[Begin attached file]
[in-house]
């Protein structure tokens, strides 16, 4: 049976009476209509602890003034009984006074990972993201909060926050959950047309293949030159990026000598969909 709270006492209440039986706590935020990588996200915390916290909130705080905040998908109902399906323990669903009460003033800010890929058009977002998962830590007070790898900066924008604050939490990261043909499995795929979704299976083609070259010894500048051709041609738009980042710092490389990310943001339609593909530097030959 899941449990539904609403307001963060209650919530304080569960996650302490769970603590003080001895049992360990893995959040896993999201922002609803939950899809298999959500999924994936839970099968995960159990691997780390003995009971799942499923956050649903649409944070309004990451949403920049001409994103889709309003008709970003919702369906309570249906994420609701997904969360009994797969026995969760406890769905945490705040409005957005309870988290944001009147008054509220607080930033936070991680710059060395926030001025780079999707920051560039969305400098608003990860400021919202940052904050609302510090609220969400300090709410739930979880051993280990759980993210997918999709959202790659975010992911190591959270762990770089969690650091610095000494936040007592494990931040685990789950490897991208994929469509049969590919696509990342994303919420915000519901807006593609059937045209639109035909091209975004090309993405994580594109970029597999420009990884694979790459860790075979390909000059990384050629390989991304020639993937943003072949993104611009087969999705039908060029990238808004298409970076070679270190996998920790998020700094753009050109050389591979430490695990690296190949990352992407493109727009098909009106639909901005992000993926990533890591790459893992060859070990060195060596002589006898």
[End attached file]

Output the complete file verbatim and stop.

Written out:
[in-house]
């Protein structure tokens, strides 16, 4: 049976009476209509602890003034009984006074990972993201909060926050959950047309293949030159990026000598969909 709270006492209440039986706590935020990588996200915390916290909130705080905040998908109902399906323990669903009460003033800010890929058009977002998962830590007070790898900066924008604050939490990261043909499995795929979704299976083609070259010894500048051709041609738009980042710092490389990310943001339609593909530097030959 899941449990539904609403307001963060209650919530304080569960996650302490769970603590003080001895049992360990893995959040896993999201922002609803939950899809298999959500999924994936839970099968995960159990691997780390003995009971799942499923956050649903649409944070309004990451949403920049001409994103889709309003008709970003919702369906309570249906994420609701997904969360009994797969026995969760406890769905945490705040409005957005309870988290944001009147008054509220607080930033936070991680710059060395926030001025780079999707920051560039969305400098608003990860400021919202940052904050609302510090609220969400300090709410739930979880051993280990759980993210997918999709959202790659975010992911190591959270762990770089969690650091610095000494936040007592494990931040685990789950490897991208994929469509049969590919696509990342994303919420915000519901807006593609059937045209639109035909091209975004090309993405994580594109970029597999420009990884694979790459860790075979390909000059990384050629390989991304020639993937943003072949993104611009087969999705039908060029990238808004298409970076070679270190996998920790998020700094753009050109050389591979430490695990690296190949990352992407493109727009098909009106639909901005992000993926990533890591790459893992060859070990060195060596002589006898």